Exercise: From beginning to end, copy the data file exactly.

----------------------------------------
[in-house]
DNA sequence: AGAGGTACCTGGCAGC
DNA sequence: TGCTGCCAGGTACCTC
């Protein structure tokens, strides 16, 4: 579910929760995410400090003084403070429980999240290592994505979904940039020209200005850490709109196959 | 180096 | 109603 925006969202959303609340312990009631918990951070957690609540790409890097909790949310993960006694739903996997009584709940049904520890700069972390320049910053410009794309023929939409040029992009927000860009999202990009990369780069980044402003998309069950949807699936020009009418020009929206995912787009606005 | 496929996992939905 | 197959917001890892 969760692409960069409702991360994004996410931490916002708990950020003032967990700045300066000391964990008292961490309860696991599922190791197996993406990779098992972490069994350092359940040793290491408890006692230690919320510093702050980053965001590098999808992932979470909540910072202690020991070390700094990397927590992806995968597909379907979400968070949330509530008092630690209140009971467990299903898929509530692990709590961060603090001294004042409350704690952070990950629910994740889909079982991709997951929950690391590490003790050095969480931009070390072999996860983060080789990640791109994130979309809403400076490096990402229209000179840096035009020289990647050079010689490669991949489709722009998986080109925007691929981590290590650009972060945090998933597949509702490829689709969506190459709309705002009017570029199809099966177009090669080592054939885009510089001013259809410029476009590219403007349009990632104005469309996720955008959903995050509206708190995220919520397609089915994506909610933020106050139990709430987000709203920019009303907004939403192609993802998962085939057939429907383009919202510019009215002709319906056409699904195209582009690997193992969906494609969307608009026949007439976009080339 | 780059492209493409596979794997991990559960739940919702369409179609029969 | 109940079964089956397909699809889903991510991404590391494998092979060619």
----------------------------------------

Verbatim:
[in-house]
DNA sequence: AGAGGTACCTGGCAGC
DNA sequence: TGCTGCCAGGTACCTC
């Protein structure tokens, strides 16, 4: 579910929760995410400090003084403070429980999240290592994505979904940039020209200005850490709109196959 | 180096 | 109603 925006969202959303609340312990009631918990951070957690609540790409890097909790949310993960006694739903996997009584709940049904520890700069972390320049910053410009794309023929939409040029992009927000860009999202990009990369780069980044402003998309069950949807699936020009009418020009929206995912787009606005 | 496929996992939905 | 197959917001890892 969760692409960069409702991360994004996410931490916002708990950020003032967990700045300066000391964990008292961490309860696991599922190791197996993406990779098992972490069994350092359940040793290491408890006692230690919320510093702050980053965001590098999808992932979470909540910072202690020991070390700094990397927590992806995968597909379907979400968070949330509530008092630690209140009971467990299903898929509530692990709590961060603090001294004042409350704690952070990950629910994740889909079982991709997951929950690391590490003790050095969480931009070390072999996860983060080789990640791109994130979309809403400076490096990402229209000179840096035009020289990647050079010689490669991949489709722009998986080109925007691929981590290590650009972060945090998933597949509702490829689709969506190459709309705002009017570029199809099966177009090669080592054939885009510089001013259809410029476009590219403007349009990632104005469309996720955008959903995050509206708190995220919520397609089915994506909610933020106050139990709430987000709203920019009303907004939403192609993802998962085939057939429907383009919202510019009215002709319906056409699904195209582009690997193992969906494609969307608009026949007439976009080339 | 780059492209493409596979794997991990559960739940919702369409179609029969 | 109940079964089956397909699809889903991510991404590391494998092979060619």